One of my more memorable experiences in presenting window treatment CEU (Continuing Education Unit) seminars for the American Society of Interior Designers (ASID) happened while in San Juan, Puerto Rico. Prior to my visit to that Isle of Enchantment, I had lectured in most major U.S. cities, in Canada and even at a convention in Mexico. But not until this visit did I fully realize how window coverings needs could be so dramatically different.
In many areas of the northern hemisphere the needs of window shadings
are somewhat similar—we add shades for privacy, to screen light,
to enhance aesthetics and to admit sunshine at will. However, where
the equatorial sun varies no more than 15 degrees and skin cancer
is a major concern for everyone, it’s all about shading!
This experience gave me a fresh and enlightened perspective as to
how truly important the role of window shades can be. I further
understood the need to screen ultraviolet (UV) light while working
with Vista Window Film, helping with videotapes and presenting seminars
to their installers. Not only is shading or screening harmful UV
light and its accomplice, heat, a concern for a home’s occupants,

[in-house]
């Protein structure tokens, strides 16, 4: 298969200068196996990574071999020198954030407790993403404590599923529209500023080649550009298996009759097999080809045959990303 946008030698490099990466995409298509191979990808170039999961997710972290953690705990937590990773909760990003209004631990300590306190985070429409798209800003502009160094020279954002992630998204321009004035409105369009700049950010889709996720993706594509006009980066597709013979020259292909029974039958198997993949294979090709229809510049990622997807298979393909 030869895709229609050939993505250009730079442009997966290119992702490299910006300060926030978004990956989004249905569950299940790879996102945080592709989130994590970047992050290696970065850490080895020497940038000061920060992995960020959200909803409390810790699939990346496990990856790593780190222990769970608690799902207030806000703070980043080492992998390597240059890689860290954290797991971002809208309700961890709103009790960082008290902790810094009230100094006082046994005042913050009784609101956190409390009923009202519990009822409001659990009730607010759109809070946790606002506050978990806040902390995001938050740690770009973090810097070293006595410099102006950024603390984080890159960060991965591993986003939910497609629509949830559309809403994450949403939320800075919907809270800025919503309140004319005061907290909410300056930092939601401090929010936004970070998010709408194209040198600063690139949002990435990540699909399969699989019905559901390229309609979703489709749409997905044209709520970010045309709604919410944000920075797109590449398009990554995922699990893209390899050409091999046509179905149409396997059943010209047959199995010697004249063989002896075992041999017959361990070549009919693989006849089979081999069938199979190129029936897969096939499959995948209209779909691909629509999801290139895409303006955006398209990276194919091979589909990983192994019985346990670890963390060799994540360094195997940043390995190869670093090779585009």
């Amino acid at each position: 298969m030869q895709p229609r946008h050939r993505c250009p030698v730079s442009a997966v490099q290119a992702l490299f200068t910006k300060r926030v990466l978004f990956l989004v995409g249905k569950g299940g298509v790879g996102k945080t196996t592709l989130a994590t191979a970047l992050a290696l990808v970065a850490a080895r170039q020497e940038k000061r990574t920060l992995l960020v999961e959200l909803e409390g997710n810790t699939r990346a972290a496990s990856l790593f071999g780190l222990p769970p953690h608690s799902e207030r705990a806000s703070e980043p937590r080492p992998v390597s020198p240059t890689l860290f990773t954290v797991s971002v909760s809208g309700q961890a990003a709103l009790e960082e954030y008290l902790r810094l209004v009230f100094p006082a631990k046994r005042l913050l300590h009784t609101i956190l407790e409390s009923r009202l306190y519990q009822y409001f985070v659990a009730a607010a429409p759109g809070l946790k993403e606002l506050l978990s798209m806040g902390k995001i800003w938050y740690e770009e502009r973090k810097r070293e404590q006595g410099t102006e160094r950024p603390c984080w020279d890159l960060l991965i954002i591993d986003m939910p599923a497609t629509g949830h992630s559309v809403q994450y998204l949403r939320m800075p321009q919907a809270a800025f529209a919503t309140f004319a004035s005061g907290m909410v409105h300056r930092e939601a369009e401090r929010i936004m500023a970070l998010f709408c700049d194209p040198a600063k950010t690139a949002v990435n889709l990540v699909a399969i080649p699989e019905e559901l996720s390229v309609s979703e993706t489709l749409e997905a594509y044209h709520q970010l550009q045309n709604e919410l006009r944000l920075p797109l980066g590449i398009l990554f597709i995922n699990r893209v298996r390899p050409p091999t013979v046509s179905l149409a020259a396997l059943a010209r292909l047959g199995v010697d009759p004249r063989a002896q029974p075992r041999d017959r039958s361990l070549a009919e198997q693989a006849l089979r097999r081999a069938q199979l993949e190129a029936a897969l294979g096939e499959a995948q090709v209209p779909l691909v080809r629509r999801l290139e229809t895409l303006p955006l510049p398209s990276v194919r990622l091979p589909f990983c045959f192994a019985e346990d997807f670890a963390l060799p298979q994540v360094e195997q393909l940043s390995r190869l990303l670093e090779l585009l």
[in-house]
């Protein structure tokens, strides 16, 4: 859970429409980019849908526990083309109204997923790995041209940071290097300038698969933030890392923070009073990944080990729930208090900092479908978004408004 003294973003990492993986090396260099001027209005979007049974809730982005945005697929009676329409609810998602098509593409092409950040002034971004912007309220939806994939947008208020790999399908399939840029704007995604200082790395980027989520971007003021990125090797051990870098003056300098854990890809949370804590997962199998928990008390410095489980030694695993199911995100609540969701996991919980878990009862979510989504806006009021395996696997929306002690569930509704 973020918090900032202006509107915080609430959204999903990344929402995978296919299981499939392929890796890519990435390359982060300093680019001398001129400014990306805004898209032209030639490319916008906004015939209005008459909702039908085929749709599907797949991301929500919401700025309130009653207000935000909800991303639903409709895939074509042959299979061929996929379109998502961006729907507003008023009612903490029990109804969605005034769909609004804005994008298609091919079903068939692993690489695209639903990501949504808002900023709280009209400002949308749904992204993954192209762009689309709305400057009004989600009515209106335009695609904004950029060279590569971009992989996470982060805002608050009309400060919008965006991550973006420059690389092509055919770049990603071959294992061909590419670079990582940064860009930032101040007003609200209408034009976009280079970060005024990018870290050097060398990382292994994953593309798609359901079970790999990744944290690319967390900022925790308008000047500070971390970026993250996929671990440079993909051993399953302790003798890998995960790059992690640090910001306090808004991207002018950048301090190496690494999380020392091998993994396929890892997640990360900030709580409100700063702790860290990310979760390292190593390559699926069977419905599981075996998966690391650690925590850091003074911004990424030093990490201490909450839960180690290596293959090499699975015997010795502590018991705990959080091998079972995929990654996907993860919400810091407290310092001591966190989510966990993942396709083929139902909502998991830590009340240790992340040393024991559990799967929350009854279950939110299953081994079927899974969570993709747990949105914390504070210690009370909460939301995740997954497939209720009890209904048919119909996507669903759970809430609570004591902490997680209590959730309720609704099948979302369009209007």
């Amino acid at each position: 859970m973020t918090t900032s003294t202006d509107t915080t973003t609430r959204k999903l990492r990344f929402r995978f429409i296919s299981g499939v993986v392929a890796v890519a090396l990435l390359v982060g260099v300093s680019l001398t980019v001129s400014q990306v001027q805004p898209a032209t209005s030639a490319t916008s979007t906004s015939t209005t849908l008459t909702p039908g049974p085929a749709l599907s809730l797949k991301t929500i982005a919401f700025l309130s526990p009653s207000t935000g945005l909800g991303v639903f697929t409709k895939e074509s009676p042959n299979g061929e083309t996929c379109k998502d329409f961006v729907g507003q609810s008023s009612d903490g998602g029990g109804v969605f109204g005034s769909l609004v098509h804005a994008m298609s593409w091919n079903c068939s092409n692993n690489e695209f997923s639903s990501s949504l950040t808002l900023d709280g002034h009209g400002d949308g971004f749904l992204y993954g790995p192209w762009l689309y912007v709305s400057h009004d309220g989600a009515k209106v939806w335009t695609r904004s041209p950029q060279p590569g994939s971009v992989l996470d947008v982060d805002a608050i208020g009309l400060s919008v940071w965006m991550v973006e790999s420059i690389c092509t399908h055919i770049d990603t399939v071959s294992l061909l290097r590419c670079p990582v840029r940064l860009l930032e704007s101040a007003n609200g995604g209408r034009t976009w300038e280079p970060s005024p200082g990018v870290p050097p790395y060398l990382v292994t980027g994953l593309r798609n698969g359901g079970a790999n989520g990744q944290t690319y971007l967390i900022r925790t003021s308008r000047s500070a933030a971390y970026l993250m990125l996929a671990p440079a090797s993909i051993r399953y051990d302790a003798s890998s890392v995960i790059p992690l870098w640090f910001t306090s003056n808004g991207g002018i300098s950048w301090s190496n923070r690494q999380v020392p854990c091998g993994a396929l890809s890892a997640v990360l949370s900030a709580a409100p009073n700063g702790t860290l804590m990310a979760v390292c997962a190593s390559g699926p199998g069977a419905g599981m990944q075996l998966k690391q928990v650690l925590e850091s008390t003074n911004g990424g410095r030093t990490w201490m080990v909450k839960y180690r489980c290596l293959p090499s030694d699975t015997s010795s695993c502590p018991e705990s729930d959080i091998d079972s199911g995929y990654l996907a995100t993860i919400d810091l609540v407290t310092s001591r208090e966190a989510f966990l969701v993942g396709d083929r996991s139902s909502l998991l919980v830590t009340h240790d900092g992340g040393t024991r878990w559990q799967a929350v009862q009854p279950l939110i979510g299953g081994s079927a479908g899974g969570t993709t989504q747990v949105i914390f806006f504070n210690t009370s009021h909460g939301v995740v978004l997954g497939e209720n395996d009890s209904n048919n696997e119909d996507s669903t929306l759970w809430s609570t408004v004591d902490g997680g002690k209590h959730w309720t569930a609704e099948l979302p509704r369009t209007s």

but it’s also necessary for protecting against permanent damage
to interior furnishing elements.
Let me back up a step. When I completed my first interior design
degree, a Bachelor of Arts in Interior Design, and began to explore
professional options prior to my Master’s degree, I was shocked
to realize the discrepancy in attitudes between architects and many
professional interior designers and the approach of decorators and
interior design professionals who specialized in furnishing elements
rather than architectural systems. For the architects and many “undereducated”
designers, windows were to be kept bare—frank and handsome
statements that embraced and celebrated the architecture of the
structure. To this group of professionals, a window treatment was
not an “interior decoration” but an “inferior desecration”
that simply got in the way of the pure architecture.
I found this a hypocritical stance. After all, the oath for several
professional organizations contains a promise by members to protect
the health, safety and welfare of the building’s occupants.
How could a point of such great potential harm and vulnerability
be so blatantly disregarded?
Then an experience I had while working strictly as a window coverings
professional cemented in my mind the real importance of having the
right attitude about shading and covering glass openings. I sold
a drapery consisting of semi-sheer casements to a family with a